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Killarney snapper calls time on 47-year career

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By Sean Moriarty

After nearly 50 years on the beat, legendary local press photographer Michelle Copper Galvin has finally decided to hang up her camera.

This week marks her final few days as a news photographer and her attendance at last Sunday’s Kerry v Laois Ladies Football match at Fitzgerald Stadium ended an unbroken stint that stretches all the way back to 1977.

She started her career with the Cork Examiner in 1974 and after four years with that publication she returned to Killarney where she has worked as the local media snapper ever since.

Best known for her role with The Kerryman, Michelle has also supplied many of the photographs that have appeared in the Killarney Advertiser over the last 40 years.

Michelle’s beat covered all of East, South and Mid Kerry, but she was best known for her work on the streets of her home town.

“The biggest change for me was the switch to digital,” Michelle told the Killarney Advertiser this week. “It became a simpler process from the camera to the computer and straight on to a page – ending negatives and processing film.”

Her favourite tasks were anything to do with sport and politics and memories include witnessing Munster Rugby defeating the All Blacks in that famous 1978 match in Thomond Park.

She is also a huge Kerry GAA fan but given the choice she would prefer a day out in Thomond Park over Fitzgerald Stadium.

“I have had a great career, I have met some wonderful people and very privileged to go to places that I went,” she said. “I have been blessed to work with some great editors who helped and guided me.”

Michelle is looking forward to spending more time with husband Dermot, who she says is her "number one supporter”, daughters Caoimhe, Grainne and son Diarmuid, their partners and her three grandchildren.

Dermot is currently based in London and Michelle played a crucial role in promoting the activities of the Kerry Association London as a result of her direct connections with the city.

“I will have more time to go to London now,” she added. “My children and grandchildren are all based on the island [of Ireland] so I am looking forward to seeing more of them too.”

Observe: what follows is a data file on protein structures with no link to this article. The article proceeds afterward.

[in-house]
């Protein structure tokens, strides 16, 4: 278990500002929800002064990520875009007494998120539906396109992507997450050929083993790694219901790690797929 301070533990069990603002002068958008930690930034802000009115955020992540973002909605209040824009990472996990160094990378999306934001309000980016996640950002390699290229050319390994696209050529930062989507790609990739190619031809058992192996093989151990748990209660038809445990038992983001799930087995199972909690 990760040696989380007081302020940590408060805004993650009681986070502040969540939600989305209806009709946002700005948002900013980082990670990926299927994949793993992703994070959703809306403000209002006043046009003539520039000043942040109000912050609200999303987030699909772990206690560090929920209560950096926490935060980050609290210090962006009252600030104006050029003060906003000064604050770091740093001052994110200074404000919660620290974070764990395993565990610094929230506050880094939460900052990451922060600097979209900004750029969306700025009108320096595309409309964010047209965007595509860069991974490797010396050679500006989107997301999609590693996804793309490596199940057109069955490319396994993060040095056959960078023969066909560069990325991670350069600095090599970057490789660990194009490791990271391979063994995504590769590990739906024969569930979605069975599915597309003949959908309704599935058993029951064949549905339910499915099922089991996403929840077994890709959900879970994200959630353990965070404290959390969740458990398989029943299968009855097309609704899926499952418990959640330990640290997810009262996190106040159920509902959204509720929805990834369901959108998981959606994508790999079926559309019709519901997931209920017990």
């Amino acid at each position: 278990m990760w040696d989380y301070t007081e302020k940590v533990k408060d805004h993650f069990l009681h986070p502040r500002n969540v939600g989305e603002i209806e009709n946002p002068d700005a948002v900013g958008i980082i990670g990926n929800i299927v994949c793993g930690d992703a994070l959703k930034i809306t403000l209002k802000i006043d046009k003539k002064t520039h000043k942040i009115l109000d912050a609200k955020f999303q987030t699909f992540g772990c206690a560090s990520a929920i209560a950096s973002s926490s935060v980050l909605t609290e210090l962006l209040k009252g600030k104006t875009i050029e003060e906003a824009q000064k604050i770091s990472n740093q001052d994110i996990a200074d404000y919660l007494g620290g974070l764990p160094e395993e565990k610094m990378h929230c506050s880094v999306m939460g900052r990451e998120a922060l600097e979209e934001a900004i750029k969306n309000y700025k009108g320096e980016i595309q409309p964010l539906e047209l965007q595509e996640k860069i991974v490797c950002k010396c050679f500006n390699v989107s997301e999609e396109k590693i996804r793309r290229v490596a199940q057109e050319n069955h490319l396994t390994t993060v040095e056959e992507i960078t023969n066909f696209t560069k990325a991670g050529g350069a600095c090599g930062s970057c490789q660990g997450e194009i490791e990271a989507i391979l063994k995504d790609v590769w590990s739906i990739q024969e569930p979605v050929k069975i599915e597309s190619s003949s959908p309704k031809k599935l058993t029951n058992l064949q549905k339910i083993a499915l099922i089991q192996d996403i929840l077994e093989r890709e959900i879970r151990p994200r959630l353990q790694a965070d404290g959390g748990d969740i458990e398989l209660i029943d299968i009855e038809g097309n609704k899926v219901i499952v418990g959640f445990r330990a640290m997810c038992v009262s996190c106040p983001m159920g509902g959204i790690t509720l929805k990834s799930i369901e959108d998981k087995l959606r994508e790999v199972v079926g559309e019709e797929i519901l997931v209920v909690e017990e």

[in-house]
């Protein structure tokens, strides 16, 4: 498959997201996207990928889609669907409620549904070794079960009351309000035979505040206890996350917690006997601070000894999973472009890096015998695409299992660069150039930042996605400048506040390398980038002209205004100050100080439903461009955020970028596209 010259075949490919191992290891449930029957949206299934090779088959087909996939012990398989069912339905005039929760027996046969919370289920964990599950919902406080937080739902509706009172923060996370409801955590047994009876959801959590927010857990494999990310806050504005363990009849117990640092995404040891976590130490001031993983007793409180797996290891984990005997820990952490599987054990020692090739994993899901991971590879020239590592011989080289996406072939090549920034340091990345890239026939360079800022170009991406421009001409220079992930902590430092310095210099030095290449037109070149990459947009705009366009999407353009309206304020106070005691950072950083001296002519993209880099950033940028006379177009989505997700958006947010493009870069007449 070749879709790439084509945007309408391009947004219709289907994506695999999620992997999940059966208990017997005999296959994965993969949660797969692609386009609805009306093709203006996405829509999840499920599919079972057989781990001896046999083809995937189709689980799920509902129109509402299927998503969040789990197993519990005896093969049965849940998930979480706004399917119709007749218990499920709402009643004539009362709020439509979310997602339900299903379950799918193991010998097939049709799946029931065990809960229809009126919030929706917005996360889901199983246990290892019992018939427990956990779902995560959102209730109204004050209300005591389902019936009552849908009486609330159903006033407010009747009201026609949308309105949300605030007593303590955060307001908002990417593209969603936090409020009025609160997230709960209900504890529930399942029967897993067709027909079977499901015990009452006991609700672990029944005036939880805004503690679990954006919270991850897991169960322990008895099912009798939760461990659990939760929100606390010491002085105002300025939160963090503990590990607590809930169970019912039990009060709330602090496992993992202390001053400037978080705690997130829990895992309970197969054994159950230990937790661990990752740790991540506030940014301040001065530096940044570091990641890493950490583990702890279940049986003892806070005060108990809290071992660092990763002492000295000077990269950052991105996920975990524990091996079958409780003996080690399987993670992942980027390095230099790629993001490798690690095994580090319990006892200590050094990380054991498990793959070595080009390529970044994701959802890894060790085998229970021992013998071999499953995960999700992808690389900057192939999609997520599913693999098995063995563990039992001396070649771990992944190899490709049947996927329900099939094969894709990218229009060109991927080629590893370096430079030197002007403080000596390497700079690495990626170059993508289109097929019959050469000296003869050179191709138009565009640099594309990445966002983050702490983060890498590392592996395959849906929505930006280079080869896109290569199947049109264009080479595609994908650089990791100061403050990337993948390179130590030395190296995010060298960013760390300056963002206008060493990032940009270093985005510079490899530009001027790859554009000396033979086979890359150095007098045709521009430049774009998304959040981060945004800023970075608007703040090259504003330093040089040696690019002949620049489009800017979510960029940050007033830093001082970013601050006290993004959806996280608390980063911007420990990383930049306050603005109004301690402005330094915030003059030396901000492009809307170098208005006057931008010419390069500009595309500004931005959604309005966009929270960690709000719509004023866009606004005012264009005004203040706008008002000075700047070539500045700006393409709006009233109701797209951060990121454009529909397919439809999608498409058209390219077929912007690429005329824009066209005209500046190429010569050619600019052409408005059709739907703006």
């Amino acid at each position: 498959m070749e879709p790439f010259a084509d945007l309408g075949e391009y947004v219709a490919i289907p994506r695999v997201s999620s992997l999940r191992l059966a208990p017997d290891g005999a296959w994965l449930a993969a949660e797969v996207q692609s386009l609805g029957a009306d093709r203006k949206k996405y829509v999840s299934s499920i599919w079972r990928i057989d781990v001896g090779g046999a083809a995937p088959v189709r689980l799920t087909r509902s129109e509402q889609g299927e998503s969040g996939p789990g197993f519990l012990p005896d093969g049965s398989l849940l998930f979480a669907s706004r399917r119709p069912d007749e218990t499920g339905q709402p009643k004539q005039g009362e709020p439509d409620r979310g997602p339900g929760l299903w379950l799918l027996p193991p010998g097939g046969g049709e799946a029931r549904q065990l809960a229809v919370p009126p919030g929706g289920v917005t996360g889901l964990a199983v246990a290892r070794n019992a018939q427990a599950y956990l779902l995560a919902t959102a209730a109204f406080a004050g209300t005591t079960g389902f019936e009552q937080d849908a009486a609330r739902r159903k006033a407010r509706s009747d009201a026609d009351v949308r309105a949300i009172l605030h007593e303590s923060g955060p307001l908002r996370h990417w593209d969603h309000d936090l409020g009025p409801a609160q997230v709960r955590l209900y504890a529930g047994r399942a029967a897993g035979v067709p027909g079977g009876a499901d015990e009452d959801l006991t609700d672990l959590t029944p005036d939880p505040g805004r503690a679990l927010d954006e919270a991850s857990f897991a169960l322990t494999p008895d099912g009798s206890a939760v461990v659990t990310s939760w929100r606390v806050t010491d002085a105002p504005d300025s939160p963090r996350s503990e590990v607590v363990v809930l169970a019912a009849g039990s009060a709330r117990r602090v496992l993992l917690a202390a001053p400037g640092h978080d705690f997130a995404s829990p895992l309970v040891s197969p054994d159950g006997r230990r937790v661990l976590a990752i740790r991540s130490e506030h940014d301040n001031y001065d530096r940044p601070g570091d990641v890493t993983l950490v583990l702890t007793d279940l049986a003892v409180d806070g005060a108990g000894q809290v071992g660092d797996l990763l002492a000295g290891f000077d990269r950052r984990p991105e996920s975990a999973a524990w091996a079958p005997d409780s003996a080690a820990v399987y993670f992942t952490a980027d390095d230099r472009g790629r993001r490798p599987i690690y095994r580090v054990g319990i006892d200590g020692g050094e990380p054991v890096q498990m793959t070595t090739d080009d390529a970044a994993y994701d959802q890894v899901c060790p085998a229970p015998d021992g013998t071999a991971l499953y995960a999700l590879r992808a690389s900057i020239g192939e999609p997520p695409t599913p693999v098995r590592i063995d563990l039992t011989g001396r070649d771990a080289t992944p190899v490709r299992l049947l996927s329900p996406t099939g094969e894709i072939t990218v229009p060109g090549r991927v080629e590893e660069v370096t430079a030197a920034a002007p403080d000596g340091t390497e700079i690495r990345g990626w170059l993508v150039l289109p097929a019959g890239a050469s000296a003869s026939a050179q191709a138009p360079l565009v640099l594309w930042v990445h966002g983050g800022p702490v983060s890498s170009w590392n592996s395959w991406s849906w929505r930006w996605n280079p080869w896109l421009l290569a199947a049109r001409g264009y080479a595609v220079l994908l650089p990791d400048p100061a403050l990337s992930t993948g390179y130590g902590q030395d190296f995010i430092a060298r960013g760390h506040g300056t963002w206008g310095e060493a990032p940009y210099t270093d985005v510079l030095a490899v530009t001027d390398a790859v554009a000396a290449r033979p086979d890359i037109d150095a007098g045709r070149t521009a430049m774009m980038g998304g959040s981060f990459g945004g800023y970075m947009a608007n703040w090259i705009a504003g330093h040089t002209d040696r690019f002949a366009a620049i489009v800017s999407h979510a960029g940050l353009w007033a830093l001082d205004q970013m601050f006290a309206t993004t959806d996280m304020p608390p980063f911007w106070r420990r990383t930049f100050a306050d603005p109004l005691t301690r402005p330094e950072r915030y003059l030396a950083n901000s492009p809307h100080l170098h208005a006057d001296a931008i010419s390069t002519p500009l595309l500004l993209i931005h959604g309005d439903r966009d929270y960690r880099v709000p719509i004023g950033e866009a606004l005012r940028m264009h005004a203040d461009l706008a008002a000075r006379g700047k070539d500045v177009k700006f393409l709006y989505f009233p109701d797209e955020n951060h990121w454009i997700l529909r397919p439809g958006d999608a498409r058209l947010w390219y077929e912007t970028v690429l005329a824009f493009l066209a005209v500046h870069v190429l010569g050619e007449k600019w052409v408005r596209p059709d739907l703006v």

She will have more time to attend Munster Rugby matches at home and abroad with no prior commitments that need covering on a local front.

She loves France and will spend more time in her favourite foreign country especially if trips coincide with Munster’s European Rugby Champions Cup games.

Michelle is not giving up on photography totally however, and says she will continue to take photos "of things I love and what interests me”.

Friends and colleagues in the Kerry media honoured her contribution to the industry with a special dinner in Tralee’s Ashe Hotel on last night (Thursday).

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Housing Will Never Be The Same

Last week I wrote about the pathetic investment options out there for Irish investors. Despite high ongoing fees (mortgage, maintenance, insurance etc.) and the actual headache of being a landlord, […]

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Last week I wrote about the pathetic investment options out there for Irish investors.

Despite high ongoing fees (mortgage, maintenance, insurance etc.) and the actual headache of being a landlord, it’s easy to see why real estate functioned as the de facto investment portfolio for an entire generation.

Wealth creation was a rinse-and-repeat function where couples put money away until they had enough for the ‘next house’. As a result, we have an economy where 70% of household wealth is tied up in real estate.